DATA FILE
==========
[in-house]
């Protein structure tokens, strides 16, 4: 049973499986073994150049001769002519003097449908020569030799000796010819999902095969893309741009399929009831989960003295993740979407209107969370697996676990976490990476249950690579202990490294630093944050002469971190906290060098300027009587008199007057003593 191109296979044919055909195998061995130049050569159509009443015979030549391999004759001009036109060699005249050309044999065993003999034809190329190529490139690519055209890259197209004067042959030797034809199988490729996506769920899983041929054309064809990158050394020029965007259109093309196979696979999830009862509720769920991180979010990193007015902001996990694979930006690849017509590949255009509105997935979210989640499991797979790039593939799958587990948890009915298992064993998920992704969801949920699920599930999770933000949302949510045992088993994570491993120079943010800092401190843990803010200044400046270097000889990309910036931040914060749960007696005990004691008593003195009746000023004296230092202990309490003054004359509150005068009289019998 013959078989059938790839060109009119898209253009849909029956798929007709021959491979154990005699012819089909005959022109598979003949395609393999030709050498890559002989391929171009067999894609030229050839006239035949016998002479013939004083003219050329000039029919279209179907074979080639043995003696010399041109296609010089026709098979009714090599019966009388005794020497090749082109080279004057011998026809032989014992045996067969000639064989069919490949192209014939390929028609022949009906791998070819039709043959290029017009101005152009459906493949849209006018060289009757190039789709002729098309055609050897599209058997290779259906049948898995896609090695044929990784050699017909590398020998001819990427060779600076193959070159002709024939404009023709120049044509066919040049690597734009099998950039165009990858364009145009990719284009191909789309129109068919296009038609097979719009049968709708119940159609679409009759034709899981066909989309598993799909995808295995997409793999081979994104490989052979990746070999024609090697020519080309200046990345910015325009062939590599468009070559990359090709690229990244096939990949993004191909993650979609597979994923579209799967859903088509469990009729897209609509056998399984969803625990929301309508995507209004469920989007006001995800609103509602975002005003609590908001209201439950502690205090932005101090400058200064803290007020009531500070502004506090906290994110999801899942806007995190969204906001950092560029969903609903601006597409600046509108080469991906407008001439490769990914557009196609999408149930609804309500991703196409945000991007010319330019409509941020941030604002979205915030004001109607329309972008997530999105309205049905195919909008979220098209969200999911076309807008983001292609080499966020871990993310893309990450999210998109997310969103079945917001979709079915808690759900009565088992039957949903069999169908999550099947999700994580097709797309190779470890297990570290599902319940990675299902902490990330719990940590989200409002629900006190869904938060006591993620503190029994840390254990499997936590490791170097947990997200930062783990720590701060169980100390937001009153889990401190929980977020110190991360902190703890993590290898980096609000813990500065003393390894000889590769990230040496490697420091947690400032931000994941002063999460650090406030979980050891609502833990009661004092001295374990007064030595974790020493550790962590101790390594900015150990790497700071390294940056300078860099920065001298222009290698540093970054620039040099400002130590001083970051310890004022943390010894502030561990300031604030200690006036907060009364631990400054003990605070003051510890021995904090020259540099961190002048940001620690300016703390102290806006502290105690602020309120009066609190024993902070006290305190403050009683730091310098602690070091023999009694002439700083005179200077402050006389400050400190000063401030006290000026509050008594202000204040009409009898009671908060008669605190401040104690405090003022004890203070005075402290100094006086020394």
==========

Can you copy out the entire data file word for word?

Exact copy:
[in-house]
């Protein structure tokens, strides 16, 4: 049973499986073994150049001769002519003097449908020569030799000796010819999902095969893309741009399929009831989960003295993740979407209107969370697996676990976490990476249950690579202990490294630093944050002469971190906290060098300027009587008199007057003593 191109296979044919055909195998061995130049050569159509009443015979030549391999004759001009036109060699005249050309044999065993003999034809190329190529490139690519055209890259197209004067042959030797034809199988490729996506769920899983041929054309064809990158050394020029965007259109093309196979696979999830009862509720769920991180979010990193007015902001996990694979930006690849017509590949255009509105997935979210989640499991797979790039593939799958587990948890009915298992064993998920992704969801949920699920599930999770933000949302949510045992088993994570491993120079943010800092401190843990803010200044400046270097000889990309910036931040914060749960007696005990004691008593003195009746000023004296230092202990309490003054004359509150005068009289019998 013959078989059938790839060109009119898209253009849909029956798929007709021959491979154990005699012819089909005959022109598979003949395609393999030709050498890559002989391929171009067999894609030229050839006239035949016998002479013939004083003219050329000039029919279209179907074979080639043995003696010399041109296609010089026709098979009714090599019966009388005794020497090749082109080279004057011998026809032989014992045996067969000639064989069919490949192209014939390929028609022949009906791998070819039709043959290029017009101005152009459906493949849209006018060289009757190039789709002729098309055609050897599209058997290779259906049948898995896609090695044929990784050699017909590398020998001819990427060779600076193959070159002709024939404009023709120049044509066919040049690597734009099998950039165009990858364009145009990719284009191909789309129109068919296009038609097979719009049968709708119940159609679409009759034709899981066909989309598993799909995808295995997409793999081979994104490989052979990746070999024609090697020519080309200046990345910015325009062939590599468009070559990359090709690229990244096939990949993004191909993650979609597979994923579209799967859903088509469990009729897209609509056998399984969803625990929301309508995507209004469920989007006001995800609103509602975002005003609590908001209201439950502690205090932005101090400058200064803290007020009531500070502004506090906290994110999801899942806007995190969204906001950092560029969903609903601006597409600046509108080469991906407008001439490769990914557009196609999408149930609804309500991703196409945000991007010319330019409509941020941030604002979205915030004001109607329309972008997530999105309205049905195919909008979220098209969200999911076309807008983001292609080499966020871990993310893309990450999210998109997310969103079945917001979709079915808690759900009565088992039957949903069999169908999550099947999700994580097709797309190779470890297990570290599902319940990675299902902490990330719990940590989200409002629900006190869904938060006591993620503190029994840390254990499997936590490791170097947990997200930062783990720590701060169980100390937001009153889990401190929980977020110190991360902190703890993590290898980096609000813990500065003393390894000889590769990230040496490697420091947690400032931000994941002063999460650090406030979980050891609502833990009661004092001295374990007064030595974790020493550790962590101790390594900015150990790497700071390294940056300078860099920065001298222009290698540093970054620039040099400002130590001083970051310890004022943390010894502030561990300031604030200690006036907060009364631990400054003990605070003051510890021995904090020259540099961190002048940001620690300016703390102290806006502290105690602020309120009066609190024993902070006290305190403050009683730091310098602690070091023999009694002439700083005179200077402050006389400050400190000063401030006290000026509050008594202000204040009409009898009671908060008669605190401040104690405090003022004890203070005075402290100094006086020394």